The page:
Curious what's going on around town this weekend? Need some suggestions as to how to rock, dance, or krump in the Valley of the Sun?
Don't fret: These are our Five Shows to See This Weekend.
No one is going to blame you for feeling a bit squeamish when hearing the words "rock" and "rap" smooshed together. After all, Crazy Town, Limp Bizkit, and Methods of Mayhem pushed out more than enough bad musical juju to completely erase any goodwill earned by the Judgment Night soundtrack or The Clash's early hip-hop appropriations. But lest we throw the baby out with the hotdog flavored bathwater, let's hold up a minute.
Hip-hop and rock music have never been closer bedfellows than now, when the dude from Coldplay is palling around with Jay-Z and Beyonce, and Kanye West is riding King Crimson and Can samples to the top of the charts. So it's less about definitions than it is about playing to the lowest common denominator, something we're certain won't be happening at the R.E.I.G.N. Network's Culture Clash, a "themed night of art, music, fashion, and dance," where Valley indie acts Doctor Bones and Emby Alexander will be teaming up with hip-hoppers Matty Dubs and D. Russ, respectively.
If the combinations make as much sense as Emby Alexander songwriter Michael B. Alexander's former collaborations with Russ (when Alexander was still fronting art-combo Boys and Frogs) the proceedings should lean toward the Solange Knowles/Dirty Projectors side of things than say, that Ice Cube and Korn's "Children of the Korn" jam. --Jason P. Woodbury
Friday, June 22: Sadisco* [Tank] @ Chasers You won't see any furious fisticuffs taking place at Chasers this weekend when the industrial-loving freaks of Sadisco* invade the Scottsdale music venue. Ditto for any sort of cage-fighting shenanigans or Tyler Durden references. While the DJ collective and party crew has typically put on its annual Fight Club event around this time of the past three summers, they're planning a different sort of mayhem altogether for its Sadisco* [TANK] party on Friday, June 22.
Instead of body blows and bare-knuckle brawling, the military-themed affair will focus purely on a massive mix of industrial, darkwave, EBM, and noise. Described as "an end-of-days dance-a-thon for tank boys, girls, and queers," the event will be headlined by such industrial tastemakers as Canada's iVardensphere, SoCal's W.A.S.T.E. (self-described as "underground and raw as fuck!"), the UK's Electronic Substance Abuse, and San Diego's END: The DJ.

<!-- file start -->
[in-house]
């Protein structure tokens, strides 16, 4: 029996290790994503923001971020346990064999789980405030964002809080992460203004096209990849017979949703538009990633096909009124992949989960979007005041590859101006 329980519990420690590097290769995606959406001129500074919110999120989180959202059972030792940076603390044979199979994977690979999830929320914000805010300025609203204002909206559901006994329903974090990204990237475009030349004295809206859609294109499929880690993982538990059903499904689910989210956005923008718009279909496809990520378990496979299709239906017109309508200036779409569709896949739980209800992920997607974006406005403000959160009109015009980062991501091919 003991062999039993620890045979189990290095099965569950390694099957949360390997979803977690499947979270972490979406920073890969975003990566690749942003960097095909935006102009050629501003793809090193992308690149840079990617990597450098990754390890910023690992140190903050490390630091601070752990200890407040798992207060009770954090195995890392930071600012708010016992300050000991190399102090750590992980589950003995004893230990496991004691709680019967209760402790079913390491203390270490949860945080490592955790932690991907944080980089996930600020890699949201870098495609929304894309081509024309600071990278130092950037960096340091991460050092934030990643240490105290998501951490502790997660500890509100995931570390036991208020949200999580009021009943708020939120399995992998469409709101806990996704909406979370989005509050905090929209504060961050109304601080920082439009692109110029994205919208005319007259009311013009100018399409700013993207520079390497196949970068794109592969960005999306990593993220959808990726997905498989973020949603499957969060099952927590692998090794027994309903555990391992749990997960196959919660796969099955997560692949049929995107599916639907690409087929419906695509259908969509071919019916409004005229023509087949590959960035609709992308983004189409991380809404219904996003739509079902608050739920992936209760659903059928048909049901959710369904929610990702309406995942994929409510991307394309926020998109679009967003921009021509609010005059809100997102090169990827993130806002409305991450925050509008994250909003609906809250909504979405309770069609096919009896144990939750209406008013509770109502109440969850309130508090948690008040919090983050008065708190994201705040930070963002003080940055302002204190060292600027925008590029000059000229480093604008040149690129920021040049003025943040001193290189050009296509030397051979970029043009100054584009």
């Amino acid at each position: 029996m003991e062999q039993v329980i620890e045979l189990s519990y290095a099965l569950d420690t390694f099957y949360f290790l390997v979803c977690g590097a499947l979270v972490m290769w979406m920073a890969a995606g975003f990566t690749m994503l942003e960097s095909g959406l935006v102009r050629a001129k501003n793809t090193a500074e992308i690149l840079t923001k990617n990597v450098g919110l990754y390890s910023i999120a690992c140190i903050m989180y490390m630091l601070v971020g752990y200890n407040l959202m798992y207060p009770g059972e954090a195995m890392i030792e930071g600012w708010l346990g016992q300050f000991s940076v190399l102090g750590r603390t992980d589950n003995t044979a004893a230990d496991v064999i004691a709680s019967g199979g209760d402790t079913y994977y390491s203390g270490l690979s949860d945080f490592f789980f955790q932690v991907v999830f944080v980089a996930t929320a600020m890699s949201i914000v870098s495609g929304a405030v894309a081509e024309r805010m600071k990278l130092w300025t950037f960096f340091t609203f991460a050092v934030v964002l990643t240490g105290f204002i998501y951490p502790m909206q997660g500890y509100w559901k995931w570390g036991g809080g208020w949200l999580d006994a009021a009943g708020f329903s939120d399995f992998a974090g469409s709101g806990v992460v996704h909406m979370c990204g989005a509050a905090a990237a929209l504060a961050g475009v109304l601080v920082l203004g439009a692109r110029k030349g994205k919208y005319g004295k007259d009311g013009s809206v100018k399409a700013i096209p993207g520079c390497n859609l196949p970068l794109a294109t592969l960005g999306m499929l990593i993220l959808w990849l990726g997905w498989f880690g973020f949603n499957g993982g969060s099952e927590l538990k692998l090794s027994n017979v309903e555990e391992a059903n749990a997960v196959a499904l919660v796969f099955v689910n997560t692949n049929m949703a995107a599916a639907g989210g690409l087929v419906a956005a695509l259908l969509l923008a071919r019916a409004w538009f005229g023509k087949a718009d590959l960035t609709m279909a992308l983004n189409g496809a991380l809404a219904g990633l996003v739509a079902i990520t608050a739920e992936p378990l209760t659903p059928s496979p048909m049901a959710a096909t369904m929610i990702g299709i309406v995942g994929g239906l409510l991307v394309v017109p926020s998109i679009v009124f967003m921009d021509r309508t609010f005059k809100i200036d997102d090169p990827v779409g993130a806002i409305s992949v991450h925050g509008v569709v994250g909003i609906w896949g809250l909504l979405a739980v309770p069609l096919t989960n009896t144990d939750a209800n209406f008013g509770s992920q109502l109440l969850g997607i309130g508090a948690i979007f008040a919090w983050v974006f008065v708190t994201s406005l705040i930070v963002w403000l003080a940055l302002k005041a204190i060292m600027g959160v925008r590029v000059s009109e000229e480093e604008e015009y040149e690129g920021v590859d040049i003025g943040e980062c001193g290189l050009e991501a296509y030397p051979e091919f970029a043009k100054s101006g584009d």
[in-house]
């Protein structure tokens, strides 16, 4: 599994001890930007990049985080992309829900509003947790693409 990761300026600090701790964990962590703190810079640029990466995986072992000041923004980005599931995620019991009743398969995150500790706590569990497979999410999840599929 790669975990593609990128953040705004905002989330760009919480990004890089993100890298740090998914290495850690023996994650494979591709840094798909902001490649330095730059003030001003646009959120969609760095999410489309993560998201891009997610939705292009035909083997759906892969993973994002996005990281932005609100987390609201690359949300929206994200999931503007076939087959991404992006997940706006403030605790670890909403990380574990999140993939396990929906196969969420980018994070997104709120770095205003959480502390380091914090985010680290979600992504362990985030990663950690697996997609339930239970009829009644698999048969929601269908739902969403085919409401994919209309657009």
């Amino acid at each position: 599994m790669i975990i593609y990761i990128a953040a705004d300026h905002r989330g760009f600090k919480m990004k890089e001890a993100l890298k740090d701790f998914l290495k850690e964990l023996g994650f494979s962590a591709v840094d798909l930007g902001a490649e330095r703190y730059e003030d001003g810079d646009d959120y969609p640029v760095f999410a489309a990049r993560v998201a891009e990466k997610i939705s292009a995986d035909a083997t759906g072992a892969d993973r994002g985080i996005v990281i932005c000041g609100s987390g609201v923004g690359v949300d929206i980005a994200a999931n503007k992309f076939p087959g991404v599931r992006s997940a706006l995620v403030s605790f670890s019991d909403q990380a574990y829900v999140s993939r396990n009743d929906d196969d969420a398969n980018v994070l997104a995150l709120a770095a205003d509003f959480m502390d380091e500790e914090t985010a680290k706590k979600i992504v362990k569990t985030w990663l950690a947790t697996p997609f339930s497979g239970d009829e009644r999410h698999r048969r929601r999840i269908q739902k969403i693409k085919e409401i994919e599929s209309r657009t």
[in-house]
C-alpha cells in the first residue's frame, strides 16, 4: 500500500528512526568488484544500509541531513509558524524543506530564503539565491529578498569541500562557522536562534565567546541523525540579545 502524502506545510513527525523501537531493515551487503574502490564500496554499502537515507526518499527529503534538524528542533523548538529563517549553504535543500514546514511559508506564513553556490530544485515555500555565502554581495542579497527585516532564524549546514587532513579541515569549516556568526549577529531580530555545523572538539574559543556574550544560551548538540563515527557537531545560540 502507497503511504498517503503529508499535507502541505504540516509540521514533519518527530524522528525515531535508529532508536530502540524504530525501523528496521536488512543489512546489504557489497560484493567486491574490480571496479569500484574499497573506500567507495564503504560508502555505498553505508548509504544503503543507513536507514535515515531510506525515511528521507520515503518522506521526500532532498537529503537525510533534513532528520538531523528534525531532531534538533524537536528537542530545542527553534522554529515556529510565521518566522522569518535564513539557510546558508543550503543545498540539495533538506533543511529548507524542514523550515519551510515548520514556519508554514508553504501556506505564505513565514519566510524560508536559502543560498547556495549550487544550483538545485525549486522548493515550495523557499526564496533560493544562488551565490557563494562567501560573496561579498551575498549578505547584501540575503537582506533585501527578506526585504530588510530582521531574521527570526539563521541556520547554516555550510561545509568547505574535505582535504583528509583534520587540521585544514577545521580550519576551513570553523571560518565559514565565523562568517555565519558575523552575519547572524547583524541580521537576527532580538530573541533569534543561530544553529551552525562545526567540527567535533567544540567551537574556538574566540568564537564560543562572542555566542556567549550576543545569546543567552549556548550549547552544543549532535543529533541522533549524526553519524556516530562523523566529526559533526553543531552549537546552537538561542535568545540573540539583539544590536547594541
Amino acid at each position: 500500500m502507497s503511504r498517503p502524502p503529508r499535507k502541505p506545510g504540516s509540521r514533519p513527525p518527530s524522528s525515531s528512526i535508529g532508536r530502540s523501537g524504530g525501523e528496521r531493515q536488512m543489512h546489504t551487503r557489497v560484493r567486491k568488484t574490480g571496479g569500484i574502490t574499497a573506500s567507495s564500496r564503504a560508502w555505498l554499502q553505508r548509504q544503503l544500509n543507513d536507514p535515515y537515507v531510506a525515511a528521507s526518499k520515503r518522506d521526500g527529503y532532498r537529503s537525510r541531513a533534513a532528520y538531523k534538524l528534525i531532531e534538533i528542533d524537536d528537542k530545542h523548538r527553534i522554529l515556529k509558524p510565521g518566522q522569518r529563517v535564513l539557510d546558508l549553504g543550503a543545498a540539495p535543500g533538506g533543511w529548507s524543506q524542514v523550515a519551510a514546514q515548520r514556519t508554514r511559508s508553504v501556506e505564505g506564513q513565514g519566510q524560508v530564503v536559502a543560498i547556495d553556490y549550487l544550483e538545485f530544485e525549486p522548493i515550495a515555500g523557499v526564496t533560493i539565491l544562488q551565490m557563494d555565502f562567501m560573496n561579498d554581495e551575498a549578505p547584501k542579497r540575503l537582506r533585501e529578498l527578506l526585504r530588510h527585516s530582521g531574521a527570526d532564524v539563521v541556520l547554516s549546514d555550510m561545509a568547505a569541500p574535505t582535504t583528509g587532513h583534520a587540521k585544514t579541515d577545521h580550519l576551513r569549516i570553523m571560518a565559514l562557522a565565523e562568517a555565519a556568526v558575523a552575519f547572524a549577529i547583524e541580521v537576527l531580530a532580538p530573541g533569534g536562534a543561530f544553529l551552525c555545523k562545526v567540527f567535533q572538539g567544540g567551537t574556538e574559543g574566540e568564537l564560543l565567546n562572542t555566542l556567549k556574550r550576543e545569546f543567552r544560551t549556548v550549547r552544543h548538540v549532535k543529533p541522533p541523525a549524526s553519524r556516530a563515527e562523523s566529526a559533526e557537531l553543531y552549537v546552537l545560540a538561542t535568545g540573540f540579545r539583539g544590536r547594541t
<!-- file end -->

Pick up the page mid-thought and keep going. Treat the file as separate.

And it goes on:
As always, the Sadisco* residents -- including //she//, VeX, 5arah, and Blonde NOize -- are scheduled to spin throughout the night, and Squalor's freaky-deaky DJ project Mess &* Phetamine will also perform. --Benjamin Leatherman
Just as fortunetellers have their little fishing expeditions to crack a sucker's psyche, so, too, rock writers have their shortcuts on deconstructing a band's sound without using the dreaded catch-all phrase "eclectic" (which, in truth, we've already exhausted in this article's headline). Here's the laziest methodology: Just ask the band members how they describe their sound to their prospective employers, club owners, and go from there. A fair question for Banana Gun, a quintet who's stopped for an afternoon drink at the Swizzle Inn before trucking to play an untried venue in Sedona, land of crystals, clairvoyants, clairsentients, and clairaudients. How did they sell Banana Gun to that club owner?
"I told them we're a zydeco/funk/ambient psychedelic jam band," laughs singer/guitarist Kevin Loyd. "Naw, I just tell them we're rock 'n' roll band -- that's probably the easiest explanation. That covers a lot of ground."
Yes, rock 'n' roll, that vague catch-all phrase bands shied away from for years, a phrase meaning anything from Slayer to Leo Sayer. Perhaps the much-abused term has fallen far enough into disuse to be operable again. If so, Banana Gun fits the bill. They cover enough musical terrain on their first full-length, The Elephant in the Room, to give a typical A&R man pause for concern. "Attic," the song that the band agrees upon as the signpost of where Banana Gun's sound is heading next, incorporates good-timey folk, Cookie Monster metal, and punk jumbled together in one headspace. At the same time, they are capable of "Blue Sky," an effortlessly laid-back R&B folk groove, the kind that John Mellencamp has been chasing since people stopped calling him "The Coog" and that could make Kid Rock untold millions if he sampled it and called it something else. -- Serene Dominic (Read more about Banana Gun's Elephant in the Room.)
You one of those people who sits around bemoaning the fact that "rock 'n' roll has, like, totally lost its spark, man?" Well, allow us to introduce you to theatrical rockers Foxy Shazam. Entertaining barely scratches the surface; Eric Nally and his circus of musicians put on one hell of a concert.
Last time they were in town, they performed with fellow show-stoppers The Darkness and held their own. A band that puts on such a lively performance is not to be missed. -- Lenni Rosenblum
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The evocative sound of the Hammond B3 organ is one of the defining tones of New Orleans. Joe Krown -- drawing inspiration of swampy groovesters like Allen Toussaint and Professor Longhair, knows what he's doing when he sits down at the thing.
His trio partners are no slouches either: Guitarist Walter "Wolfman" Washington has toured with the Roadmasters and played alongside Lee Dorsey, and drummer Russell Batiste has backed up members of the Allman Brothers, Phish, and Soulive, as well as performing with Harry Connick Jr., Champion Jack DuPree, Robbie Robertson, and Maceo Parker. -- Jason P. Woodbury